You've never heard of Yaanga? Neither had I until two days ago. It is an ancient village upon which a grand city was built.
The history of Yaanga dates back centuries. A great sycamore tree once graced the center of town and traders from far measured distance from this tree. The people of Yaanga, called Tongva, flourished on the banks of a river and the village grew to be the largest in the region. It was an important trading center for the native people. Then came the occupiers. By 1781, the town resembled a refugee camp as the Tongva were used as slave labor to build the successor city.
By 1813, the last of the indigenous inhabitants were baptized bringing an end to historic Yaanga and ushering in a pueblo that grew into the city we now know as Los Angeles.
This week we explored parts of LA with a humble nod to the ancients. As we drove on the ruins of Yaanga, I shuddered at the thought of being uprooted with vengeance after welcoming the would-be occupiers with baskets of food as recorded by Spanish missionaries.
With grateful prayers for the Tongva, we meandered through town and processed whiplash-inducing contrasts.
We marveled at the expanse of the beaches. We cursed as the freeways nearly swallowed us and the surface roads smothered us. We were awed by the athleticism of the surfers in an endless ocean. We frowned at the parched and brown hills seemingly in search of a spark. We exhaled as we traveled the Pacific Coast Highway dotted with eclectic beach towns. We held our breath on the hairpin turns in the hills of Malibu. We were astonished at the grandeur and astronomical price tags of the high-end homes west of downtown. We were utterly frustrated at the scale of homelessness and the city's failure to bring relief. We drove along Sunset Strip basking in the history of Hollywood and Vine and we steeped in the diversity of Little Armenia, Thai town and Korea town. Shortly after, we were caught in the aftermath of a random stabbing nearby.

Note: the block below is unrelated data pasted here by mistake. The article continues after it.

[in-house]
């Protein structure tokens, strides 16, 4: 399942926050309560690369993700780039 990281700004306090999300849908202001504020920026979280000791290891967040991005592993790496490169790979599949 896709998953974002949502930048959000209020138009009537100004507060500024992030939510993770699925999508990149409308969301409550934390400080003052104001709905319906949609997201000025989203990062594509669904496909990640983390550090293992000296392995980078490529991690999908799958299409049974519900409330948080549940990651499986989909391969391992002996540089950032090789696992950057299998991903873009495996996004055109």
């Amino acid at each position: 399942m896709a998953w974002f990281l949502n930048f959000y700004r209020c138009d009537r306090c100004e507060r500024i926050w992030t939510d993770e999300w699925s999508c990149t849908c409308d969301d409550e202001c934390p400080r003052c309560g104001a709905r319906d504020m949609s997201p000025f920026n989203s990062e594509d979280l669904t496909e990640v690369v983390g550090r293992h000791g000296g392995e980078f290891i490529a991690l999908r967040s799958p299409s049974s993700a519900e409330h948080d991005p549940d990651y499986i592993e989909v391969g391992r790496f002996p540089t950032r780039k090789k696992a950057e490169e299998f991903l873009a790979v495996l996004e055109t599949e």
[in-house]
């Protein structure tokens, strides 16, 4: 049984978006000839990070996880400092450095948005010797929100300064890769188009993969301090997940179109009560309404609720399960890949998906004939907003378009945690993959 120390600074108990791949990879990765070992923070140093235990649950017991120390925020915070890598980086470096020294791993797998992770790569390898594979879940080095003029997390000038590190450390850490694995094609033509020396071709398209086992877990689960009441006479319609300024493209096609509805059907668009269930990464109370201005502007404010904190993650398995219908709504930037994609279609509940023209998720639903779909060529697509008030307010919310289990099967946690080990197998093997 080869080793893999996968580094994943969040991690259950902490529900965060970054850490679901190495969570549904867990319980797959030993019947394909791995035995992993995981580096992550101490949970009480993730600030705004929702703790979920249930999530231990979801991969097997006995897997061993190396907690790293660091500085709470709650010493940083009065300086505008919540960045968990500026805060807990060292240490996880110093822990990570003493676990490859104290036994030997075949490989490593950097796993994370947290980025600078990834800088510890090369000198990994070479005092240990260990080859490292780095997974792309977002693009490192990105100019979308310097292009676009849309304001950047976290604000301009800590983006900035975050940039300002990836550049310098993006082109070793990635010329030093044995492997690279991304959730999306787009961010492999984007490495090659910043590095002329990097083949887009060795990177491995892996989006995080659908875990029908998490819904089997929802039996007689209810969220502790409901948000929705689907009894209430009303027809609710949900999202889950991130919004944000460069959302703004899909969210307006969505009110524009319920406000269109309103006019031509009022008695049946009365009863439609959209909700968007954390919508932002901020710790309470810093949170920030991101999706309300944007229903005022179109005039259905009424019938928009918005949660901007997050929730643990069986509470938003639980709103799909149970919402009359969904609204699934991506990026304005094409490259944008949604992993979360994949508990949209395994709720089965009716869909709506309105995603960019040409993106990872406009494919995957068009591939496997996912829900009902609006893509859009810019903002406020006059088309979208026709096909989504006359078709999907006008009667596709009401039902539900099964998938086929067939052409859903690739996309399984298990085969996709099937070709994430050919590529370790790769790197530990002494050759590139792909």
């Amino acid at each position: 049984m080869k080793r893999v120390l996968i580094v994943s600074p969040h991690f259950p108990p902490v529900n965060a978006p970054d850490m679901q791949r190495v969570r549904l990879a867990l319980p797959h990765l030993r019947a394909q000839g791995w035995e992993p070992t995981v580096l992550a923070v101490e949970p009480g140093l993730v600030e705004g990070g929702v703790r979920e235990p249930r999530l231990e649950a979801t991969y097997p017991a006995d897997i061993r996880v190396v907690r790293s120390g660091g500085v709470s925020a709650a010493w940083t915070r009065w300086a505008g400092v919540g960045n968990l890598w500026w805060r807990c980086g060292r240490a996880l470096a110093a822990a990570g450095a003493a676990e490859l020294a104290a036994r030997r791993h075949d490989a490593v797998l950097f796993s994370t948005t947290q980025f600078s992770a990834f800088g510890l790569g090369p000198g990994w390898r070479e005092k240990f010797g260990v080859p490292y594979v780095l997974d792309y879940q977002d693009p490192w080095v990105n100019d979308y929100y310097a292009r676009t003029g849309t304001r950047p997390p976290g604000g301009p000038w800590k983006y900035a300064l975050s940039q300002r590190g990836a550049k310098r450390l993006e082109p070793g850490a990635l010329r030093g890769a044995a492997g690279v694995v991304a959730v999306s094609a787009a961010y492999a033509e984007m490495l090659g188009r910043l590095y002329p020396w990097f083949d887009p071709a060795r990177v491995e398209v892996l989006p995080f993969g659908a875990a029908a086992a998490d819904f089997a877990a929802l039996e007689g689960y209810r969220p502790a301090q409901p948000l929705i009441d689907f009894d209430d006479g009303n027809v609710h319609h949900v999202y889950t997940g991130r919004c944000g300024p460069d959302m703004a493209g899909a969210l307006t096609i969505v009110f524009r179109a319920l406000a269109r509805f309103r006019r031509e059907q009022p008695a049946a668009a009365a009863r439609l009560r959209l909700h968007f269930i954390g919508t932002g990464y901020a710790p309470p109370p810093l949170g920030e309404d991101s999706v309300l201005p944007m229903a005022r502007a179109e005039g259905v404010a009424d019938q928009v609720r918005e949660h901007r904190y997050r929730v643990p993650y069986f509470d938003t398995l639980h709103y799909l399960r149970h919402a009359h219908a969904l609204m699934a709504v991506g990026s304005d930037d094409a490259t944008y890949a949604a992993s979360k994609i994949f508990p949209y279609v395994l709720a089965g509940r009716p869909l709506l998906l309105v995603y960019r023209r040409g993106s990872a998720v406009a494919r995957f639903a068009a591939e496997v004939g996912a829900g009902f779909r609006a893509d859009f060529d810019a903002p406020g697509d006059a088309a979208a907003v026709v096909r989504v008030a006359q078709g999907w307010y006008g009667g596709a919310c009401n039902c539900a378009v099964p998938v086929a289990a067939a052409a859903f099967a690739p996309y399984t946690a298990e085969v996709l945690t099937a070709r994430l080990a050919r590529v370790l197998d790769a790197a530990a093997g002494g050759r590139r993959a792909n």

In the course of exploring what became of Yaanga, my camera caught landmark and one-off sights, some of which need little by way of introduction.
Santa Monica pier came alive from memory as we looked down from the cliffs of Ocean Blvd.
The precariously winding roads of Malibu offered anxiety along with stunning vistas.
A sculpture at the intersection of Wilshire and Santa Monica Boulevard honors a Tongva kneeling in prayer.
The luxury stores on Rodeo Drive teaming with shoppers offered a vastly different experience from 25 years ago when the gawkers outnumbered the shoppers.
On our morning walk, we encountered the mother of all hedges protecting a mansion from our prying eyes.
MÍRAME, a modern Mexican restaurant highlighted in the LA Eater's list of 38 must-do hotspots, included fried squash blossoms and brought back vivid memories of Bengal.
Our adventure in LA ended with the best flan yours truly has ever had. Ever. I know Yaanga will continue to beckon us. Until we return, I will imagine sitting with the Tongva under El Aliso - the grand sycamore tree (which survived till 1891) - learning about their precious ways.